FDR's Anniversary

by Michael Sean Winters

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Today is the anniversary of the death of President Franklin Delano Roosevelt. My mother, who was born in 1929, remembered the day vividly her whole life. “He was the only President I knew,” she recalled. “When someone said ‘The President,’ it meant him. It has only meant him.” In his war memoirs, Churchill wrote: “When I received these tidings early in the morning of Friday, the 13th, I felt as if I had been struck a physical blow.” Churchill had equally recalled their first meeting: “Meeting Franklin Roosevelt was like opening your first bottle of champagne; knowing him was like drinking it.”

Historians are frequently called upon to list our nation’s greatest chief executives, and Roosevelt always shares top honors with Lincoln. Both redefined the social contract between the government and the governed in ways that continue to shape our nation for the better. Lincoln rescued it from the scourge of slavery and armed insurrection. Roosevelt saved it from the hopelessness of the Great Depression and the threat of fascism.

Of course, in our own day, the welfare state that Roosevelt constructed has come under renewed attack. The laissez-faire libertarians, whom one would think might have been chastened out of their foolish idolatry of the Market by the events of the past few years, remain convinced that the steps Roosevelt took were steps in the wrong direction, and that they key to future economic and social happiness requires the dismantling of the social safety net, which they deride as “the nanny state.” They are wrong. They are not complexly wrong, they are simply wrong.

It is ironic, I think, that many of the critics of Roosevelt’s legacy hail from the South. Roosevelt liked to call himself an adopted son of the South and he was the first President since Reconstruction to have spent a considerable part of his life in a southern state. From his home in Warm Springs, to which he repaired for treatment of his polio, he would drive through rural roads and witnessed firsthand the extent of rural poverty. The New Deal did much to benefit the entire nation, but it was especially helpful in bringing economic advances to the South. It is said that his commitment to rural electrification was sparked when he received his first electric bill for his small home in Georgia: It was four times greater than the bill for his expansive mansion on the Hudson River. It should also be noted that by bringing the federal government into the economic culture of the South, he paved the way for the federal government to reach into the social culture of the South. Although the advances of the civil rights movement would come after his tenure in office, the legal and political groundwork for them was laid during the New Deal.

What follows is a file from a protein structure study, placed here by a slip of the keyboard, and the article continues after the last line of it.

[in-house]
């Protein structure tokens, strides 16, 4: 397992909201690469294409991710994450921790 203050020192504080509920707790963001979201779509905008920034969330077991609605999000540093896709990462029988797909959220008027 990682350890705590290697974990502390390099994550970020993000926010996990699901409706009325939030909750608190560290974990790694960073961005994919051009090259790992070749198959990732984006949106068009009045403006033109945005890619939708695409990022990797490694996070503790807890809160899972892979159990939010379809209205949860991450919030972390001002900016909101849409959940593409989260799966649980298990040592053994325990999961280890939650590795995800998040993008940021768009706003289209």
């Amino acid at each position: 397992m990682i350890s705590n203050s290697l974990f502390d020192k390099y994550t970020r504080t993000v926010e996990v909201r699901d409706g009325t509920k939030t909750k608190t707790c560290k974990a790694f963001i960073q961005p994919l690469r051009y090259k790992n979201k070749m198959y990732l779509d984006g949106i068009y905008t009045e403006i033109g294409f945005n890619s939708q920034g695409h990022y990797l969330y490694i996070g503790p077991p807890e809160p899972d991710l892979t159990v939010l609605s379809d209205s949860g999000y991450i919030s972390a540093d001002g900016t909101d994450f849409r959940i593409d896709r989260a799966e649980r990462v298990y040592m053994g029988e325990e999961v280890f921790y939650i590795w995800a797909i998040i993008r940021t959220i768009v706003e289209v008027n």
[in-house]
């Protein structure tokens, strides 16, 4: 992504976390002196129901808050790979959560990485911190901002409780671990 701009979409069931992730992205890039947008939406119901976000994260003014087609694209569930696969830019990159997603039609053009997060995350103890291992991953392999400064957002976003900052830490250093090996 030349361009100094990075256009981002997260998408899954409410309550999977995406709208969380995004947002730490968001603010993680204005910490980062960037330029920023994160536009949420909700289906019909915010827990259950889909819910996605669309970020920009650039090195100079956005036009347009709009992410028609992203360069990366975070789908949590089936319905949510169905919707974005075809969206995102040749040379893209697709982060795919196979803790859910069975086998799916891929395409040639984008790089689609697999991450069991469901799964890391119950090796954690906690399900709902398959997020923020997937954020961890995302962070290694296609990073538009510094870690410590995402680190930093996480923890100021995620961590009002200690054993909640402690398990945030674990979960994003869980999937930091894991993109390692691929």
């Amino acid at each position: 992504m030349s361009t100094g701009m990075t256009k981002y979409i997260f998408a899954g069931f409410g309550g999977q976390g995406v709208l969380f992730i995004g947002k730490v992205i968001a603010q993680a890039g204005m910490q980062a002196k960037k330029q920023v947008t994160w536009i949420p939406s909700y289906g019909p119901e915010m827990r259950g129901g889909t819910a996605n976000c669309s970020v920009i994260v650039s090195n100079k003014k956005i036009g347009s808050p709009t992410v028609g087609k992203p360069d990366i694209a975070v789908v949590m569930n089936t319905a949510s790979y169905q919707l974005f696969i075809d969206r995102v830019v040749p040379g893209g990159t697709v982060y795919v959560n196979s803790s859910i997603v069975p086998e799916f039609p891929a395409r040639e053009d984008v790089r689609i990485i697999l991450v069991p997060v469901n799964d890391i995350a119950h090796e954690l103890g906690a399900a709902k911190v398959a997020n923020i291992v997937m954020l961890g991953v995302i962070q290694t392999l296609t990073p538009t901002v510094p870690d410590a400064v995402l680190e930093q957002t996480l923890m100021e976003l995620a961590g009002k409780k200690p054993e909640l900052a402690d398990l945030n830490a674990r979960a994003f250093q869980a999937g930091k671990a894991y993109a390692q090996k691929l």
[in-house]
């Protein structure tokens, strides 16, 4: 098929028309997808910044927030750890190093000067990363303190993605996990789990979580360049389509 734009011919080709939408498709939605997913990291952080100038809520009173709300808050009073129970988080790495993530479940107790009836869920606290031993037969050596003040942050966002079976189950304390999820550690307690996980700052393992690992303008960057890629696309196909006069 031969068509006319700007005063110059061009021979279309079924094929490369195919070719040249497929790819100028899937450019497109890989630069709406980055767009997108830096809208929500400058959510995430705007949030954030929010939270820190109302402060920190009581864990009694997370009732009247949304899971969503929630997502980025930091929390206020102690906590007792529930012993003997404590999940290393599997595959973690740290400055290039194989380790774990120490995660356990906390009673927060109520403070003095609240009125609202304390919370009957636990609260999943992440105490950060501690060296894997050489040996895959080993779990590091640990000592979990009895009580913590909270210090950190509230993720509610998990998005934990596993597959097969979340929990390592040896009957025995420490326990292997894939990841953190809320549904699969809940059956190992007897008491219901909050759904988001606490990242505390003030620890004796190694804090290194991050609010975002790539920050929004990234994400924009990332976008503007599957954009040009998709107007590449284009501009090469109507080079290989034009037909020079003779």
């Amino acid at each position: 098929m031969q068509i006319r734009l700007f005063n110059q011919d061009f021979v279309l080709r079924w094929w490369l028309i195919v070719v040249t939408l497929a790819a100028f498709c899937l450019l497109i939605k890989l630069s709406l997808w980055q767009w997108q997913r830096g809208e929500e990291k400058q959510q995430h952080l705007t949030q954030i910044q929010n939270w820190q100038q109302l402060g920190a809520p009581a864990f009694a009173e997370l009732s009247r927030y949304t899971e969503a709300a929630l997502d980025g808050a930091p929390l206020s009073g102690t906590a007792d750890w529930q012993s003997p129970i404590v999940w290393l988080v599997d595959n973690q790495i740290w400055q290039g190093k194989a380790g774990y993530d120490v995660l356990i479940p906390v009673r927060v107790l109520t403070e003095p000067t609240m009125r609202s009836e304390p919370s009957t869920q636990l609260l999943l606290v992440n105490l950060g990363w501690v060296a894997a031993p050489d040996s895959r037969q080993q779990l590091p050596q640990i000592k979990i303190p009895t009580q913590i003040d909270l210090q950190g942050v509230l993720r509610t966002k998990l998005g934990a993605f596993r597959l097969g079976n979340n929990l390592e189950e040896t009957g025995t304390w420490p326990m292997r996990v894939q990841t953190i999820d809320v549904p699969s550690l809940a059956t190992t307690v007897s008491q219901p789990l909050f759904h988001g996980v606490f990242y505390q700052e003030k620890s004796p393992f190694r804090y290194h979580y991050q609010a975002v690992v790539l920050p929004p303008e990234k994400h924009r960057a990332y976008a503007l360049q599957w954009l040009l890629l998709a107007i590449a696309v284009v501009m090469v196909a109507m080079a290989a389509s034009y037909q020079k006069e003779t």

One cannot consider this great man without considering his great burden. In his speech before the House of Commons at the time, Churchill said, “President Roosevelt’s physical affliction lay heavily upon him. It was a marvel that he bore up against it through all the many years of tumult and storm. Not one man in ten millions, stricken and crippled as he was, would have attempted to plunge into a life of physical and mental exertion and of hard, ceaseless political controversy. Not one in ten millions would have tried, not one in a generation would have succeeded, not only in entering this sphere, not only in acting vehemently in it, but in becoming indisputable master of the scene.”

I am a blubberer. I confess that I cannot read Churchill’s tribute to FDR with a tear in my eye and a lump in my throat. Roosevelt was a great man and a great president. I cannot miss him the way my mother did, but I can resolve to defend his expansive view of necessary social obligations Americans owe to each other and the governmental policies he implemented to make that view a reality. His rejection of the Social Darwinism of his day should find an echo in our own rejection of it in our own day. There is no better way to honor his legacy than to recommit ourselves to the truth that we Americans, individualistic though we may be, are in our struggles together and that government can be, it must be, a force for good in our society and our world.

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